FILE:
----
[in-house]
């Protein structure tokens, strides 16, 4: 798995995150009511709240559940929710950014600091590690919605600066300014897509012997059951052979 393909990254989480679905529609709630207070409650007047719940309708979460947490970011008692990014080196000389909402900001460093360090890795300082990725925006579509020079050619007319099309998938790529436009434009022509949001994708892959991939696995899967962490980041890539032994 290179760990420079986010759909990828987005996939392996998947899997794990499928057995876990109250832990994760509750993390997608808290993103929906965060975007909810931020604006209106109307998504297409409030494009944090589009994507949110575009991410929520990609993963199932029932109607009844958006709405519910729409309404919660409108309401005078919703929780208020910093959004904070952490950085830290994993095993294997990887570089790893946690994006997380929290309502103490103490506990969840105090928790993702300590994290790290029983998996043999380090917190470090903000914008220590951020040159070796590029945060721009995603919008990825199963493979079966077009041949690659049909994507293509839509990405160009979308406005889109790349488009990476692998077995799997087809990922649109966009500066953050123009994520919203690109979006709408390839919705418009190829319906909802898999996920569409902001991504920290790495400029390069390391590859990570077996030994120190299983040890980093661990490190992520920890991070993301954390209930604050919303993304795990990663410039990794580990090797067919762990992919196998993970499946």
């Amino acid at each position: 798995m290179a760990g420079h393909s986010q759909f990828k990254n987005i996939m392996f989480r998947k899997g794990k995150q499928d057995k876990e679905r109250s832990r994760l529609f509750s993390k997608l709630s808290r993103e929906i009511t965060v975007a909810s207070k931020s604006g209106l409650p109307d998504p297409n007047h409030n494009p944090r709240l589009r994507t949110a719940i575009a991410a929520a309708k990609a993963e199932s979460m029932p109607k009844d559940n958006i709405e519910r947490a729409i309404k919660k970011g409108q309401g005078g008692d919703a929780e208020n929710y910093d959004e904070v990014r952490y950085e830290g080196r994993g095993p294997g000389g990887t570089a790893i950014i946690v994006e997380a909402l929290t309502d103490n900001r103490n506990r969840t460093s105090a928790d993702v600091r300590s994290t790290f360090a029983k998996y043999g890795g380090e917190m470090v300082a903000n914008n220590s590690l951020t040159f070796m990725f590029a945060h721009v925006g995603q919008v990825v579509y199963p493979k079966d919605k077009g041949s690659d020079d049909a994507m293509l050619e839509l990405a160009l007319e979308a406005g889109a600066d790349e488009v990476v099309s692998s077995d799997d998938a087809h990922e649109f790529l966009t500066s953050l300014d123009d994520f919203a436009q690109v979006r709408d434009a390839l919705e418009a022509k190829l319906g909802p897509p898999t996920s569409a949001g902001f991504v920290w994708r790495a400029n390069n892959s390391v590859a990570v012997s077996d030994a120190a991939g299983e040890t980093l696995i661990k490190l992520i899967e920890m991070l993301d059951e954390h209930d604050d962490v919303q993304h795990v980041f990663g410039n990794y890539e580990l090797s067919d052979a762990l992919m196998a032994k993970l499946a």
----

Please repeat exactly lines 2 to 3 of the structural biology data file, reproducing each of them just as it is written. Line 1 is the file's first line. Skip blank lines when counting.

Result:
């Protein structure tokens, strides 16, 4: 798995995150009511709240559940929710950014600091590690919605600066300014897509012997059951052979 393909990254989480679905529609709630207070409650007047719940309708979460947490970011008692990014080196000389909402900001460093360090890795300082990725925006579509020079050619007319099309998938790529436009434009022509949001994708892959991939696995899967962490980041890539032994 290179760990420079986010759909990828987005996939392996998947899997794990499928057995876990109250832990994760509750993390997608808290993103929906965060975007909810931020604006209106109307998504297409409030494009944090589009994507949110575009991410929520990609993963199932029932109607009844958006709405519910729409309404919660409108309401005078919703929780208020910093959004904070952490950085830290994993095993294997990887570089790893946690994006997380929290309502103490103490506990969840105090928790993702300590994290790290029983998996043999380090917190470090903000914008220590951020040159070796590029945060721009995603919008990825199963493979079966077009041949690659049909994507293509839509990405160009979308406005889109790349488009990476692998077995799997087809990922649109966009500066953050123009994520919203690109979006709408390839919705418009190829319906909802898999996920569409902001991504920290790495400029390069390391590859990570077996030994120190299983040890980093661990490190992520920890991070993301954390209930604050919303993304795990990663410039990794580990090797067919762990992919196998993970499946």
């Amino acid at each position: 798995m290179a760990g420079h393909s986010q759909f990828k990254n987005i996939m392996f989480r998947k899997g794990k995150q499928d057995k876990e679905r109250s832990r994760l529609f509750s993390k997608l709630s808290r993103e929906i009511t965060v975007a909810s207070k931020s604006g209106l409650p109307d998504p297409n007047h409030n494009p944090r709240l589009r994507t949110a719940i575009a991410a929520a309708k990609a993963e199932s979460m029932p109607k009844d559940n958006i709405e519910r947490a729409i309404k919660k970011g409108q309401g005078g008692d919703a929780e208020n929710y910093d959004e904070v990014r952490y950085e830290g080196r994993g095993p294997g000389g990887t570089a790893i950014i946690v994006e997380a909402l929290t309502d103490n900001r103490n506990r969840t460093s105090a928790d993702v600091r300590s994290t790290f360090a029983k998996y043999g890795g380090e917190m470090v300082a903000n914008n220590s590690l951020t040159f070796m990725f590029a945060h721009v925006g995603q919008v990825v579509y199963p493979k079966d919605k077009g041949s690659d020079d049909a994507m293509l050619e839509l990405a160009l007319e979308a406005g889109a600066d790349e488009v990476v099309s692998s077995d799997d998938a087809h990922e649109f790529l966009t500066s953050l300014d123009d994520f919203a436009q690109v979006r709408d434009a390839l919705e418009a022509k190829l319906g909802p897509p898999t996920s569409a949001g902001f991504v920290w994708r790495a400029n390069n892959s390391v590859a990570v012997s077996d030994a120190a991939g299983e040890t980093l696995i661990k490190l992520i899967e920890m991070l993301d059951e954390h209930d604050d962490v919303q993304h795990v980041f990663g410039n990794y890539e580990l090797s067919d052979a762990l992919m196998a032994k993970l499946a």